So you’ve decided you want to build an ADU on your property. But where should you begin? While the structure itself is small, ADUs still require planning and permitting—both of which depend on the unique characteristics of your property. In this guest post from architect and Certified ADU Specialist Katherine Pelz, you’ll get an overview of the start-up process and important questions to ask yourself along the way.
Step 1: Define your wants and needs
The key to a successful ADU build is creating a space that fits not just your current life, but the life you want in the future. Start by writing down a list of the things you want to achieve by adding a unit to your property; then, write down a list of long-term goals. These lists will help you keep your project goals in focus, determine where to spend your money, and help you design the right space for what you need.
Why are you building an ADU?
Some people build ADUs to house loved ones, like a grandparent or parent who needs their own space. This scenario might look entirely different than a unit built to rent out. For example, you may want to build a ground floor unit with no stairs for a parent or grandparent; however, you might prefer to build a larger unit with more space between your home and the unit if you intend to rent it out. If you convert a garage by building a unit on top of the garage, it must be for folks who don’t mind walking up a flight of stairs to bring groceries up, and who don’t mind the homeowner working inside or moving in and out of a garage by car.
You’ll also want to consider things like utilities—cable and wifi could be individualized, or you could consider sound or fire separation as well as metering each utility separately so that each tenant pays directly for what they use (sometimes building codes will impose this decision for you).
Step 2: Decide which type of living space you want—AADU or DADU
There are two types of structures within the ADU umbrella: attached ADU (AADU) and detached ADU (DADU). An AADU is a separate living space within a property’s primary structure (like a basement apartment or in-law suite), while a DADU is a secondary structure separate from the main home (a guest house above a detached garage or a backyard cottage, for example).
How much privacy do you want?
Designing and creating a new AADU can be quite different than building a new DADU structure. Each homeowner will need to decide if they want to share space with another person before designing an AADU, whereas a DADU can allow for more privacy and independence. You can also consider adding on to an existing garage—think converting, renovating, or building above.
What will your property allow for?
Attached units can be made from an existing space within your house relatively easily if the ceiling height is high enough and common areas are available for shared things. Sometimes folks want to share laundry rooms and mechanical control spaces. If you want a basement unit but your ceilings aren't high enough, you could consider a house lift as an option.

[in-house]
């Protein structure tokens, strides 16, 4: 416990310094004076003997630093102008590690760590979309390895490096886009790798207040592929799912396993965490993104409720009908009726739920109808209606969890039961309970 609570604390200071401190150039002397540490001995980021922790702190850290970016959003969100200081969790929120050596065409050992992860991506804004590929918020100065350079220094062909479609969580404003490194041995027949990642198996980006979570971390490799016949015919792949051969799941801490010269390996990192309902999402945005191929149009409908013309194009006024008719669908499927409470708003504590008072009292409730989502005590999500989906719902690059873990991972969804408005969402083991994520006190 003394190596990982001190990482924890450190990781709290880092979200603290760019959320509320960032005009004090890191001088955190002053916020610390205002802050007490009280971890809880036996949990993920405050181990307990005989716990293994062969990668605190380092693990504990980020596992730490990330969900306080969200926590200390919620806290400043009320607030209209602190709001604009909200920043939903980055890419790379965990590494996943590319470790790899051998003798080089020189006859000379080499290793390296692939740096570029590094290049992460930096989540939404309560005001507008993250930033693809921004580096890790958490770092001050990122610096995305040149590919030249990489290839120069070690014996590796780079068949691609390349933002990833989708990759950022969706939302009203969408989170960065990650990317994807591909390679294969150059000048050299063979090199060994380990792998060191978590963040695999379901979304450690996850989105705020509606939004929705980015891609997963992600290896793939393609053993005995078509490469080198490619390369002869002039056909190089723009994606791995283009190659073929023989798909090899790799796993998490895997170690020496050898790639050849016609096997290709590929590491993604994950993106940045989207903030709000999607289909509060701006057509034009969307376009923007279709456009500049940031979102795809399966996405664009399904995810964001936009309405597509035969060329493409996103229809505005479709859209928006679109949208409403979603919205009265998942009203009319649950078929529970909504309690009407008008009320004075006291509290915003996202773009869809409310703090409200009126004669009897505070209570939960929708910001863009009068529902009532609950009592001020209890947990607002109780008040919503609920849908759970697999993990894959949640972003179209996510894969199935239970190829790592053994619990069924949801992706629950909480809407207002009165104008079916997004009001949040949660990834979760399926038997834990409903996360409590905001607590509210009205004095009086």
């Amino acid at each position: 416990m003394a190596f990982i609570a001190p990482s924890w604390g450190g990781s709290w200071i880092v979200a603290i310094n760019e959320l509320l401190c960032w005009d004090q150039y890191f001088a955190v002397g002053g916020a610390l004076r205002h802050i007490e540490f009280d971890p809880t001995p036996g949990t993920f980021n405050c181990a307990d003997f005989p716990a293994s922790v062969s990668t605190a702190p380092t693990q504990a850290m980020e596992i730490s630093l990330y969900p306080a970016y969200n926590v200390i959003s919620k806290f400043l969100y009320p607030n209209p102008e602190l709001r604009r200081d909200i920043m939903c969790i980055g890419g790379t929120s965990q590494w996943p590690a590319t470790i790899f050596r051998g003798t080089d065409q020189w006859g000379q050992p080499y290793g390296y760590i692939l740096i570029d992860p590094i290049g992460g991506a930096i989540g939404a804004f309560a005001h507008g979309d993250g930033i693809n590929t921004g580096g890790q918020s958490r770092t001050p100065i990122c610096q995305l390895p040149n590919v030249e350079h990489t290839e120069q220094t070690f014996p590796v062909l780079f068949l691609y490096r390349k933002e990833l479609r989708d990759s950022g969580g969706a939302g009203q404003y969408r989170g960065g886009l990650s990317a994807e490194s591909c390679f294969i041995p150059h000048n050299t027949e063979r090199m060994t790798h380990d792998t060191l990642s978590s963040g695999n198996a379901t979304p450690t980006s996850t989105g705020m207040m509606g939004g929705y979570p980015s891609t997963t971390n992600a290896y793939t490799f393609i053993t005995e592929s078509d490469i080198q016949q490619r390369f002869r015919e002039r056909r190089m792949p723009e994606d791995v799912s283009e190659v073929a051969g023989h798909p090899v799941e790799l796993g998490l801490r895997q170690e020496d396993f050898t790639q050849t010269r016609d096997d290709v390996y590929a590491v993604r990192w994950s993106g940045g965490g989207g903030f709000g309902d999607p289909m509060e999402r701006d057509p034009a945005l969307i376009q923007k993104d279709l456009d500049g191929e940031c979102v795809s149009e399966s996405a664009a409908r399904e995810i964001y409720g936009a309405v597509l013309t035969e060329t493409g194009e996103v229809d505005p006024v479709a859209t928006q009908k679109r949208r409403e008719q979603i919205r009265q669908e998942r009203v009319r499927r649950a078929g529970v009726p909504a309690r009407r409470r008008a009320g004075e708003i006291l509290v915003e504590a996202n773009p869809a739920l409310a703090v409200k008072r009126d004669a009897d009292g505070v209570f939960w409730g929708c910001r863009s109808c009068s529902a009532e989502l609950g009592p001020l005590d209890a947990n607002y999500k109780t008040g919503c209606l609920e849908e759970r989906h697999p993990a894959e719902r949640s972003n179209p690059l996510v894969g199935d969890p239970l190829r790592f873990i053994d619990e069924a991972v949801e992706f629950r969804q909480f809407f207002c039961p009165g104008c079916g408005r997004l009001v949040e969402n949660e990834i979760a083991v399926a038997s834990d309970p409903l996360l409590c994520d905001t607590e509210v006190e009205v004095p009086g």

For DADUs, adding a space off of a house can require all new construction in a new spot on the property. Make sure you have the space on your lot so as not to exceed lot coverages. In Seattle, accessory structures may cover 35 percent of the lot on lots 5,000 square feet or greater. On lots less than 5,000 square feet, structures can cover 1,000 square feet plus 15 percent of the lot.
Any project that adds space onto a house outside its existing footprint or adds a DADU will require a survey to determine where you can legally build new structures and what shape they can be, given the property constraints and existing lot coverage. The surveyor will do a preliminary analysis of the site you are going to develop so you understand the rules that apply to your unique situation: yard setbacks, height limits, easements, and sewer location among others.
Step 3: Acquire ADU permits
Sometimes getting a permit to build in certain areas is difficult. However, the City of Seattle has made efforts to streamline the process in an effort to help homeowners build ADUs and save time and money.
If you are willing to use a pre-permitted building schematic, you will save time in the permit process and money as far as paying an architect to customize plans. There are pros and cons to using pre-permitted plans. If you decide to use a pre-permitted plan from the city, you can’t make any customizations to the plan, unless you re-permit it.
Plans cost around $1,000 to license and give you the option of working with the architect that designed the plan. This price does not include the cost of the permits, which can vary depending on the value of the work. For a 1,000-square-foot pre-approved plan, permits cost around $3,400. (Check out the city's online fee estimator to determine permit costs.) You can use these online resources to view pre-permitted plans and see if your site allows a DADU or AADU. Building permit applications should be submitted to the Seattle Department of Construction and Inspections (SDCI).